MILWAUKEE -- There was no cake or balloons in the clubhouse, but Wednesday was a milestone day, marking the one-year anniversary of when the Cubs promoted Anthony Rizzo from the Minor Leagues.
In his Cubs debut, the first baseman went 2-for-4 with a game-winning RBI double in the fourth against the Mets.
"There was a lot of uncertainty, to be honest, because of what happened to me in San Diego, and that was fresh in my mind," said Rizzo, who batted .141 in 49 games with the Padres in 2011 in his first Major League action.
"Coming up and doing well at first was the best thing to ever happen to me, to get that whole San Diego thing out of my head completely. I can finally say it's way in the past."
Since June 26, 2012, Rizzo has appeared in 161 games, hit 27 home runs, and driven in 92 runs. His 65 extra-base hits in that span are second most among National League first baseman, trailing only Arizona's Paul Goldschmidt (70).
"When he got here, he took off right away and had a great first six weeks, and then tailed off and finished up pretty well," Cubs manager Dale Sveum said of Rizzo, who batted .330 last July to be named NL Rookie of the Month.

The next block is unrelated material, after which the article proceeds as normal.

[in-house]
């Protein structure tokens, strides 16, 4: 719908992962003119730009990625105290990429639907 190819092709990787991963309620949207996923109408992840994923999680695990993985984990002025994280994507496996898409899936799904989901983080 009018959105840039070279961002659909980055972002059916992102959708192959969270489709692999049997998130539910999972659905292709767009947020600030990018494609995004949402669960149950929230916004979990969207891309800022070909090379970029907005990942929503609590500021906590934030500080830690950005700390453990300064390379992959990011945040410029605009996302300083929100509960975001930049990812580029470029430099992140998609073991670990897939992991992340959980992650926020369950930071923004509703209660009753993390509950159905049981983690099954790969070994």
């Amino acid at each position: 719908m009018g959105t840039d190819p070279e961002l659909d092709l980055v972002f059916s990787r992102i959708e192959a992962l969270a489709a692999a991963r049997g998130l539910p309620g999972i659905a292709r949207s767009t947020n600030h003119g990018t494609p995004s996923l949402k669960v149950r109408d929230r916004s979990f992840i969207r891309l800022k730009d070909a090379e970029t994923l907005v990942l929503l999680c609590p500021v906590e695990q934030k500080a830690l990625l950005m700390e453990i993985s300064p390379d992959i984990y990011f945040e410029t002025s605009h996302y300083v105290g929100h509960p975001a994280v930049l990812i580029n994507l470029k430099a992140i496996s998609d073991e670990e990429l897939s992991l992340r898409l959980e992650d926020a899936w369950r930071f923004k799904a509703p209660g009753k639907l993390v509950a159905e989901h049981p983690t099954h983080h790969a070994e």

"He's one of those guys who is all in to his defense and his work ethic and trying to make himself a better player every day," Sveum said. "The rest falls into place when you have that kind of mentality. The hands are there, the ability to hit is there. He's already produced at the big league level. The power numbers -- they only get better when you have that kind of work ethic and mindset."
Rizzo is sporting the same hair cut he did when called up last year.
"I got sick of my hair -- I had long hair last year in Triple-A," Rizzo said. "I cut it two days before I got called up. [This year], I cut it three days ago."
So, could he win NL Player of the Month honors again?
"Yeah, let's repeat that," Rizzo said, smiling.
Carrie Muskat is a reporter for MLB.com. She writes a blog, Muskat Ramblings, and you can follow her on Twitter @CarrieMuskat. This story was not subject to the approval of Major League Baseball or its clubs.